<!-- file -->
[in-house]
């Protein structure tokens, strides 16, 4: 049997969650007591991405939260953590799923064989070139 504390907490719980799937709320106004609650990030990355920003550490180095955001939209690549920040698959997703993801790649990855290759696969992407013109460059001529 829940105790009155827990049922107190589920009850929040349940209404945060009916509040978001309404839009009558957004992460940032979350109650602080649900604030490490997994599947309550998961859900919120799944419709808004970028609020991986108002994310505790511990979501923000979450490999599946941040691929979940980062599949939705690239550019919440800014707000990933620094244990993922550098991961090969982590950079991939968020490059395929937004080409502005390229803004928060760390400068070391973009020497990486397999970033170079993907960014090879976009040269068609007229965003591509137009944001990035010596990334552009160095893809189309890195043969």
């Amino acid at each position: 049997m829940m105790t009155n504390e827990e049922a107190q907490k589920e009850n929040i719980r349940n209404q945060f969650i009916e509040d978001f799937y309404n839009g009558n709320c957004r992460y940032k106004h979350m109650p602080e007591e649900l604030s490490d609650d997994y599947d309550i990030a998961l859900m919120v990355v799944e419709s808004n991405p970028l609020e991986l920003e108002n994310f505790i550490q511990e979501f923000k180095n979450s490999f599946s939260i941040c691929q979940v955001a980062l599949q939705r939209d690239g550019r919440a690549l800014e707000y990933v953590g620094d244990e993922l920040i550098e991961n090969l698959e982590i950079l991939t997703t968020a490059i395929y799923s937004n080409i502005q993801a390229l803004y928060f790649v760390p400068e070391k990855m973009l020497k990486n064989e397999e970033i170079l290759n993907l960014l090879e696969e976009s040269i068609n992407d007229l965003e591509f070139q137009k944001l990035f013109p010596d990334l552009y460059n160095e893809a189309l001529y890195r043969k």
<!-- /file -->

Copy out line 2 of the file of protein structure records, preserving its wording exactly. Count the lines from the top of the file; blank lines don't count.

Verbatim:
């Protein structure tokens, strides 16, 4: 049997969650007591991405939260953590799923064989070139 504390907490719980799937709320106004609650990030990355920003550490180095955001939209690549920040698959997703993801790649990855290759696969992407013109460059001529 829940105790009155827990049922107190589920009850929040349940209404945060009916509040978001309404839009009558957004992460940032979350109650602080649900604030490490997994599947309550998961859900919120799944419709808004970028609020991986108002994310505790511990979501923000979450490999599946941040691929979940980062599949939705690239550019919440800014707000990933620094244990993922550098991961090969982590950079991939968020490059395929937004080409502005390229803004928060760390400068070391973009020497990486397999970033170079993907960014090879976009040269068609007229965003591509137009944001990035010596990334552009160095893809189309890195043969």